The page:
“TDOV is important to me because of my transness and the deep love I have for my community,” Potoma said in an email. “Every day should be a day where the greatness within the trans community is celebrated.”
“Trans folks are conditioned to shrink and hide themselves as much as possible for much or all of their lives,” Grimes said about what TDOV means to them. “The trans community deserves to be seen, heard and retaught that we hold value in the world simply for existing.”
Kendall Stephens and Elizabeth Coffey Williams, who co-facilitate the trans and nonbinary support group TransWay, are planning a picnic in Love Park at 7:30 p.m. on March 31, in addition to their regularly scheduled Zoom meeting.
“I really want to connect with the TransWay membership in the way we haven’t before,” Stephens said. “We’ve seen an exponential increase in membership at TransWay. A lot of people are very new in their gender journey, which I think is important that we always champion those individuals who are looking for community, looking to see what visibility looks like in their lives.”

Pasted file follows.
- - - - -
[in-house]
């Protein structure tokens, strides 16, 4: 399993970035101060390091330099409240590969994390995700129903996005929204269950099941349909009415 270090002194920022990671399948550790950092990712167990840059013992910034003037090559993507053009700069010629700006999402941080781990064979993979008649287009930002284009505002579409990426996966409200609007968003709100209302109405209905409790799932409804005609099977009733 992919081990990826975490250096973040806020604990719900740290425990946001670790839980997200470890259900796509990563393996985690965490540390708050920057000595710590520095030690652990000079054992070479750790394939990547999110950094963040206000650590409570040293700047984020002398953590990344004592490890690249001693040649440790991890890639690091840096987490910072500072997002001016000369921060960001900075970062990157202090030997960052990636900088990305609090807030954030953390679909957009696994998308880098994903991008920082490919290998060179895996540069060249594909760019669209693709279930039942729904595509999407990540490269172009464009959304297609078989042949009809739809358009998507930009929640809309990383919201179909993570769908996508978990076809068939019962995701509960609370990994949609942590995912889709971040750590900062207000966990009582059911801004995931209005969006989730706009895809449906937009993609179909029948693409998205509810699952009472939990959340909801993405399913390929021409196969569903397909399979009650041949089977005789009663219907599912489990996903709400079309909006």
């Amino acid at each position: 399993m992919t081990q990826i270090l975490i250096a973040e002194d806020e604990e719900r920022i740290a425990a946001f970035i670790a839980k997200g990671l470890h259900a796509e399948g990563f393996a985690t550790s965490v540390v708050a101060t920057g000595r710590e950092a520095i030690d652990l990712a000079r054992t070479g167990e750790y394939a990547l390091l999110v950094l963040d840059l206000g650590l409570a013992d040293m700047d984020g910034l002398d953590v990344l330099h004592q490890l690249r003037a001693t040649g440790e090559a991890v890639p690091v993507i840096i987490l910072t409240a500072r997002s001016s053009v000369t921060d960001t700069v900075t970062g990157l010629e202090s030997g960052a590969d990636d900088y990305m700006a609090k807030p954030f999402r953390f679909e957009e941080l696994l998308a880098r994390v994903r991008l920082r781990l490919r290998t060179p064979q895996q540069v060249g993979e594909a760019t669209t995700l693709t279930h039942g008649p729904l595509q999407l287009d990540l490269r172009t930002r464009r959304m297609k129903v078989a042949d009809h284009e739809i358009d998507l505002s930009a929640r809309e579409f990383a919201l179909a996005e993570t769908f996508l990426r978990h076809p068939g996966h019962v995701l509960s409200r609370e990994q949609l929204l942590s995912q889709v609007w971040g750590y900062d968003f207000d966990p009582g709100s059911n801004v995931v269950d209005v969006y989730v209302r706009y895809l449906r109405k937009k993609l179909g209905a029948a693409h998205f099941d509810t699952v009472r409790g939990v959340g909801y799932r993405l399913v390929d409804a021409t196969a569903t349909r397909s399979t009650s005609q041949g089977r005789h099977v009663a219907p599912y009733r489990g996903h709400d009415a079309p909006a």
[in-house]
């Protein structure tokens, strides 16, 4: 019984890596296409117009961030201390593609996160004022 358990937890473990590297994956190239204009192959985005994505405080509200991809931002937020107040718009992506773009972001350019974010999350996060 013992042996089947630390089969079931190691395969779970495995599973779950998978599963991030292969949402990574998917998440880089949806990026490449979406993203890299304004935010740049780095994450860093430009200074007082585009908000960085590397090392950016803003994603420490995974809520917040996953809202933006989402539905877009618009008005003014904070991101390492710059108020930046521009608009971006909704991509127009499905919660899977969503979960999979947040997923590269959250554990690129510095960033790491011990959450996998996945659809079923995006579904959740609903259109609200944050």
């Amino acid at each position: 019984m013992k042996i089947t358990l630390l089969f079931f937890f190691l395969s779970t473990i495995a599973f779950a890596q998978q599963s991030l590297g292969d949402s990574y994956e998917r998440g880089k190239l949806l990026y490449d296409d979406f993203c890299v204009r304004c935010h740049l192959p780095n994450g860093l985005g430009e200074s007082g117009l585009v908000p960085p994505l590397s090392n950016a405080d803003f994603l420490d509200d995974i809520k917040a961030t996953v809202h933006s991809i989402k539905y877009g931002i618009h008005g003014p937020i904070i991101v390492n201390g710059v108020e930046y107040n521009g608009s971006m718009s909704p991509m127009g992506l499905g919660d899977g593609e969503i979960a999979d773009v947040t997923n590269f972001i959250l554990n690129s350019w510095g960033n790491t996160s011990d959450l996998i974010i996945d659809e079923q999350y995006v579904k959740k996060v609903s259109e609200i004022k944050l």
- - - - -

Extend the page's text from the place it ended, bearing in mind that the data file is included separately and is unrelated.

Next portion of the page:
Stephens said she’s helping to kick off TDOV at Temple University where she’s a student, though she’ll take a backseat role. Jackson Burke, a member of Temple’s group Students for Trans Awareness and Rights (STAR), is planning an art show featuring the work of trans artists, to be displayed in Green Hallway at Tyler. The show will feature works from about a dozen artists, including Burke, such as fiber works, paintings, digital and screen prints and even a song.
“The Trans Day of Visibility really means recognizing our voices,” Burke said. “So often we become hashtags after we die, but no one ever recognizes our accomplishments in real life, especially because it’s so much of a struggle for trans people. We struggle with housing, with unemployment, so we have to fight so much harder for everything that we earn. So getting a day just to recognize all of that struggle to get where we are.”